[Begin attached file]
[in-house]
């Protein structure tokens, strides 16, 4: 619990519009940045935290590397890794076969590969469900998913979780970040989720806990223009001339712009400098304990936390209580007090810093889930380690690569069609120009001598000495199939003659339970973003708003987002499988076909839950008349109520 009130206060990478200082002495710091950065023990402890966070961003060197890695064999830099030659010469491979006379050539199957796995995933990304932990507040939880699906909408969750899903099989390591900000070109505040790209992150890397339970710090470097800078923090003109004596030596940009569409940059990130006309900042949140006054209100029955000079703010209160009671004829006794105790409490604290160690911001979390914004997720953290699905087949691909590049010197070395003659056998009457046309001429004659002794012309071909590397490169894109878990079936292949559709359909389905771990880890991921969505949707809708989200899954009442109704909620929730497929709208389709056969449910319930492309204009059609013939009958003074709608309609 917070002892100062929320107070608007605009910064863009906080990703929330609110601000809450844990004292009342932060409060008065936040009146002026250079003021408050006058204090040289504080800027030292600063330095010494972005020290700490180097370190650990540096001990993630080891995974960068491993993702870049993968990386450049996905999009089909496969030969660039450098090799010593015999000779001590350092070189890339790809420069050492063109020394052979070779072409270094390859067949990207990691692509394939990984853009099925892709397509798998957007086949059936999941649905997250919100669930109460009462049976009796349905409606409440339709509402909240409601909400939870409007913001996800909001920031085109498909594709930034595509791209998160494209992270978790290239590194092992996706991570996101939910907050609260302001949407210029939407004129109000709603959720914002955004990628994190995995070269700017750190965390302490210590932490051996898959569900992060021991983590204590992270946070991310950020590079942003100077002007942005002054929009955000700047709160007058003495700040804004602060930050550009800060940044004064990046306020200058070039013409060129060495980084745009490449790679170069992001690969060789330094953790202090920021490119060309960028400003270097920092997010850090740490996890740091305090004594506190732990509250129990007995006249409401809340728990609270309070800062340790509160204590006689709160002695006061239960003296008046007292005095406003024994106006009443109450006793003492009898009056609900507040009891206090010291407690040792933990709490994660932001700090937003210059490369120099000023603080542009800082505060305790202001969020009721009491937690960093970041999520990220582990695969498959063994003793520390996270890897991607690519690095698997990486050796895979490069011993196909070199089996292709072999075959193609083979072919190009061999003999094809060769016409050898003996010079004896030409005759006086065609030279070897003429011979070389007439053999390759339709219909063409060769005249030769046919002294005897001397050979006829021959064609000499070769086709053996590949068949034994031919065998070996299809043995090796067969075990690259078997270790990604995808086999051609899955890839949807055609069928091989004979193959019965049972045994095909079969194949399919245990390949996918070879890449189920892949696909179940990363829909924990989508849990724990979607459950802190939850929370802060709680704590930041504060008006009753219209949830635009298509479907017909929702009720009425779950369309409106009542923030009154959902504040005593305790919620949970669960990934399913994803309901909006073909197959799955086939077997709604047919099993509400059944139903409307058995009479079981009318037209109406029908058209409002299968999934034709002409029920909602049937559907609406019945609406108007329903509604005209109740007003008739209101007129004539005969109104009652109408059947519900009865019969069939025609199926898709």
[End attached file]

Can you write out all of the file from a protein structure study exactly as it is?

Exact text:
[in-house]
């Protein structure tokens, strides 16, 4: 619990519009940045935290590397890794076969590969469900998913979780970040989720806990223009001339712009400098304990936390209580007090810093889930380690690569069609120009001598000495199939003659339970973003708003987002499988076909839950008349109520 009130206060990478200082002495710091950065023990402890966070961003060197890695064999830099030659010469491979006379050539199957796995995933990304932990507040939880699906909408969750899903099989390591900000070109505040790209992150890397339970710090470097800078923090003109004596030596940009569409940059990130006309900042949140006054209100029955000079703010209160009671004829006794105790409490604290160690911001979390914004997720953290699905087949691909590049010197070395003659056998009457046309001429004659002794012309071909590397490169894109878990079936292949559709359909389905771990880890991921969505949707809708989200899954009442109704909620929730497929709208389709056969449910319930492309204009059609013939009958003074709608309609 917070002892100062929320107070608007605009910064863009906080990703929330609110601000809450844990004292009342932060409060008065936040009146002026250079003021408050006058204090040289504080800027030292600063330095010494972005020290700490180097370190650990540096001990993630080891995974960068491993993702870049993968990386450049996905999009089909496969030969660039450098090799010593015999000779001590350092070189890339790809420069050492063109020394052979070779072409270094390859067949990207990691692509394939990984853009099925892709397509798998957007086949059936999941649905997250919100669930109460009462049976009796349905409606409440339709509402909240409601909400939870409007913001996800909001920031085109498909594709930034595509791209998160494209992270978790290239590194092992996706991570996101939910907050609260302001949407210029939407004129109000709603959720914002955004990628994190995995070269700017750190965390302490210590932490051996898959569900992060021991983590204590992270946070991310950020590079942003100077002007942005002054929009955000700047709160007058003495700040804004602060930050550009800060940044004064990046306020200058070039013409060129060495980084745009490449790679170069992001690969060789330094953790202090920021490119060309960028400003270097920092997010850090740490996890740091305090004594506190732990509250129990007995006249409401809340728990609270309070800062340790509160204590006689709160002695006061239960003296008046007292005095406003024994106006009443109450006793003492009898009056609900507040009891206090010291407690040792933990709490994660932001700090937003210059490369120099000023603080542009800082505060305790202001969020009721009491937690960093970041999520990220582990695969498959063994003793520390996270890897991607690519690095698997990486050796895979490069011993196909070199089996292709072999075959193609083979072919190009061999003999094809060769016409050898003996010079004896030409005759006086065609030279070897003429011979070389007439053999390759339709219909063409060769005249030769046919002294005897001397050979006829021959064609000499070769086709053996590949068949034994031919065998070996299809043995090796067969075990690259078997270790990604995808086999051609899955890839949807055609069928091989004979193959019965049972045994095909079969194949399919245990390949996918070879890449189920892949696909179940990363829909924990989508849990724990979607459950802190939850929370802060709680704590930041504060008006009753219209949830635009298509479907017909929702009720009425779950369309409106009542923030009154959902504040005593305790919620949970669960990934399913994803309901909006073909197959799955086939077997709604047919099993509400059944139903409307058995009479079981009318037209109406029908058209409002299968999934034709002409029920909602049937559907609406019945609406108007329903509604005209109740007003008739209101007129004539005969109104009652109408059947519900009865019969069939025609199926898709």